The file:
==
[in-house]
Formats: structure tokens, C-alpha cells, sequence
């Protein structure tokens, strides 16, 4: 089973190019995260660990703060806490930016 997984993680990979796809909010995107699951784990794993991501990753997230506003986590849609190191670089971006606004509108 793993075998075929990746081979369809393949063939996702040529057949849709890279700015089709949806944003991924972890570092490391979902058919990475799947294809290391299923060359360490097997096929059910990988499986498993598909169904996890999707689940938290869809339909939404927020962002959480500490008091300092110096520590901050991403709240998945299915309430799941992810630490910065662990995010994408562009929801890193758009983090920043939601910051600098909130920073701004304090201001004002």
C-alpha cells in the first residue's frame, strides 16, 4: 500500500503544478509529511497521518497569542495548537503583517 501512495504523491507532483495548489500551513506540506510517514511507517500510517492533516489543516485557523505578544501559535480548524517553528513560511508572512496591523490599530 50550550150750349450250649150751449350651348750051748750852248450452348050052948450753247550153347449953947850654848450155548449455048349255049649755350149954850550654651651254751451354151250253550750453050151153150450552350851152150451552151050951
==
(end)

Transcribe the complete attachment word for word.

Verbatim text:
[in-house]
Formats: structure tokens, C-alpha cells, sequence
């Protein structure tokens, strides 16, 4: 089973190019995260660990703060806490930016 997984993680990979796809909010995107699951784990794993991501990753997230506003986590849609190191670089971006606004509108 793993075998075929990746081979369809393949063939996702040529057949849709890279700015089709949806944003991924972890570092490391979902058919990475799947294809290391299923060359360490097997096929059910990988499986498993598909169904996890999707689940938290869809339909939404927020962002959480500490008091300092110096520590901050991403709240998945299915309430799941992810630490910065662990995010994408562009929801890193758009983090920043939601910051600098909130920073701004304090201001004002």
C-alpha cells in the first residue's frame, strides 16, 4: 500500500503544478509529511497521518497569542495548537503583517 501512495504523491507532483495548489500551513506540506510517514511507517500510517492533516489543516485557523505578544501559535480548524517553528513560511508572512496591523490599530 50550550150750349450250649150751449350651348750051748750852248450452348050052948450753247550153347449953947850654848450155548449455048349255049649755350149954850550654651651254751451354151250253550750453050151153150450552350851152150451552151050951